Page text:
Energy costs have skyrocketed in recent months, leaving food companies scurrying for a way to cut their expenses. Commercial and industrial facilities spend up to 30 per cent of their energy bill onlighting, according to a study by the US's energy department.
The development of the new system was funded by the EU through its Eureka programme and extends the control offered by dimmer switches to alllighting sources, including fluorescent lamps.
The system saves up to 30 per cent of energy costs while providing safer illumination for work locations, said Martin Kadlec, the development manager at Czech-based ElkoEP. The company is the project's lead manager.
He estimates the system will repay the investment within six years.
Fluorescent lamps are popular in plants because they are economical and long-lived. However, they have been unsuitable for many applications because they only offer limited control over the levelof light emitted.
The 2929 ICOLS, as it is currently called, gives plant managers automatic control of lighting levels. About 70 per cent of all lighting consists of fluorescent lamps used principally in offices,factories, warehouses and other public buildings.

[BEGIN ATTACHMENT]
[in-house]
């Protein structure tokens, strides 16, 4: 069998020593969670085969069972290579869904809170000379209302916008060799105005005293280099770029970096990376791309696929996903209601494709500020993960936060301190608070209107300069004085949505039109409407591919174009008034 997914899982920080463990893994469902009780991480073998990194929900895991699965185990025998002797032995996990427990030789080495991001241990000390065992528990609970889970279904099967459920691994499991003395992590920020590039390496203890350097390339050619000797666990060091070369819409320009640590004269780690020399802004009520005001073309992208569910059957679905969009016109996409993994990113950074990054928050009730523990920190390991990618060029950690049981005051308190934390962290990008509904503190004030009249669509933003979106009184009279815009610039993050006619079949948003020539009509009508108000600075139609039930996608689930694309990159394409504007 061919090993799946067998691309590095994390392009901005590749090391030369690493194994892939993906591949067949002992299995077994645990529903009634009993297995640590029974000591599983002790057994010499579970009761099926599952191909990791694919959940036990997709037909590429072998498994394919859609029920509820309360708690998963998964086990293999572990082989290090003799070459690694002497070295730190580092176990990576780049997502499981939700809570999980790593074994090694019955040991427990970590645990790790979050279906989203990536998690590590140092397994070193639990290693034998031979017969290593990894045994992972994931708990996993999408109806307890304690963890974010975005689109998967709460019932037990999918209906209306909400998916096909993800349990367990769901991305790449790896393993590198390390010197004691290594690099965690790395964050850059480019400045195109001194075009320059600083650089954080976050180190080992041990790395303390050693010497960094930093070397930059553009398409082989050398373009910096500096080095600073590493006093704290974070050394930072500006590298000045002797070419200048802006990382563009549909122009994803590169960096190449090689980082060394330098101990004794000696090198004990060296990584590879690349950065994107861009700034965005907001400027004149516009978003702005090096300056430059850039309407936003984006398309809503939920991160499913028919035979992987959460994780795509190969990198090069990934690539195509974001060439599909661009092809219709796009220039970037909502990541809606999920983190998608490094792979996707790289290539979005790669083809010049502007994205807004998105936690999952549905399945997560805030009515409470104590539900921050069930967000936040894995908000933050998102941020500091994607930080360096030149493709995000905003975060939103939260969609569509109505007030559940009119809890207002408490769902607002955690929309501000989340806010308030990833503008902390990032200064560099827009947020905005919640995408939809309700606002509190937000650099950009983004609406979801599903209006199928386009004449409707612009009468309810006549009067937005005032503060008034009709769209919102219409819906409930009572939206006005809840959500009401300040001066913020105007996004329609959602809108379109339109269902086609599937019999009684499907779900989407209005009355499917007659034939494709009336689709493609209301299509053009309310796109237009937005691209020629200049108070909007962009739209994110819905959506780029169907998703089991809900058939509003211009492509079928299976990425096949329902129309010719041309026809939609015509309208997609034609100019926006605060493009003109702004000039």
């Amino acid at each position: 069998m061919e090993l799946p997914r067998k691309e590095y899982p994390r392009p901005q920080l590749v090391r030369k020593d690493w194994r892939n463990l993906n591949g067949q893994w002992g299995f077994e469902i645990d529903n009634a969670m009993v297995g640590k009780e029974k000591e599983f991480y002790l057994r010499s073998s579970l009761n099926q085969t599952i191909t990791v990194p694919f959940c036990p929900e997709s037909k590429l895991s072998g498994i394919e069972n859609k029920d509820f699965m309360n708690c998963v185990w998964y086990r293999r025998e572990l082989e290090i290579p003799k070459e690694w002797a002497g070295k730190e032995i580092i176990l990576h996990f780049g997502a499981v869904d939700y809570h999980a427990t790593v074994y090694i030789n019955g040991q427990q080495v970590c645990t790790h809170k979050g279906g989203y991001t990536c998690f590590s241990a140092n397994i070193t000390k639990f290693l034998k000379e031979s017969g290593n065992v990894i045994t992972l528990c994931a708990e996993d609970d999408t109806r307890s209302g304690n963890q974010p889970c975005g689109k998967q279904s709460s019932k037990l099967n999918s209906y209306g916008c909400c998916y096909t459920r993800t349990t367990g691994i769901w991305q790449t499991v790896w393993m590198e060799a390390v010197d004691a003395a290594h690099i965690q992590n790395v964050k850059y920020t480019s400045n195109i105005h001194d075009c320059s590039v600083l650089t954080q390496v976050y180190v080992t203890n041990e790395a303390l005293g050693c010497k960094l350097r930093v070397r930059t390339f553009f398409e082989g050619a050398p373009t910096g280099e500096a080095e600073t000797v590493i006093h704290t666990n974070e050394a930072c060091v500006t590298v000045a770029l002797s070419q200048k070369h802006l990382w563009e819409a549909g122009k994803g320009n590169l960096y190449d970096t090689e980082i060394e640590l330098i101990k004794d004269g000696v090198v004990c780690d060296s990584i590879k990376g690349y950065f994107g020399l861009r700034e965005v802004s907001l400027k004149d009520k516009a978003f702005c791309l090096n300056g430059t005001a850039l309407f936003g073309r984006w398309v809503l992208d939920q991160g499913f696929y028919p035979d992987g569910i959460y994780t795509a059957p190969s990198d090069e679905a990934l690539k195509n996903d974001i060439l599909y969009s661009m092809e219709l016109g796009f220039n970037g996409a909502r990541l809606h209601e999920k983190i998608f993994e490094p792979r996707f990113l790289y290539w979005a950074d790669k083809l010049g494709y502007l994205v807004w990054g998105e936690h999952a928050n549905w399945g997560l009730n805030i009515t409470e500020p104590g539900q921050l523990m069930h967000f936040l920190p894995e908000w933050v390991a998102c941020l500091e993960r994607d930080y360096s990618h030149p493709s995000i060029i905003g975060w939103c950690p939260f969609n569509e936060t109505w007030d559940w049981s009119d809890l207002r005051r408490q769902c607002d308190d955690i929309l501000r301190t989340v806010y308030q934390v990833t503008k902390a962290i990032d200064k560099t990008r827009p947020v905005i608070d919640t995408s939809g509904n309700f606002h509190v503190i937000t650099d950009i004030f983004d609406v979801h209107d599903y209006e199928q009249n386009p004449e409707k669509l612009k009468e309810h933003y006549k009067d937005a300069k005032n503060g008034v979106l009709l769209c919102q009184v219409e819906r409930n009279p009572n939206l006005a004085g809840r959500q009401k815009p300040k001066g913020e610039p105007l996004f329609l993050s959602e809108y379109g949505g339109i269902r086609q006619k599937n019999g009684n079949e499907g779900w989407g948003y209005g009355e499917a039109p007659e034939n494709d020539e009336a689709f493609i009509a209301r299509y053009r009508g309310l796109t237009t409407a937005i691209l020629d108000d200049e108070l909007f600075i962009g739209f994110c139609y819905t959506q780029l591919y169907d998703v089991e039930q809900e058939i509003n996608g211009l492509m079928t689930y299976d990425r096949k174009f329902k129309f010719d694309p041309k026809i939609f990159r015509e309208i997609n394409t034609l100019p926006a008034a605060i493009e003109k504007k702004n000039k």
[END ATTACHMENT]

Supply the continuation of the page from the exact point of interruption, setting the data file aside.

The ICOLS system monitors light levels through out a building making any necessary adjustments automatically as natural light changes throughout the day and according to the seasons.
A single central control unit can manage up to 64 lights from all categories. It makes use of electronic ballasts for fluorescent systems, eliminating start up delays, reducing power consumptionand extending tube life.
The electronic ballast makes it possible to vary the intensity of fluorescent lamps. No starter is needed and damaging strobe effects are eliminated as lamps no longer flicker and can be adjustedto any light level. Lamp life can be extended to 16,000 hours from 12,000 hours.
The Austrian-Czech partners involved in the project plan to market the system. Individual products will be launched to potential customers at the end of 2005.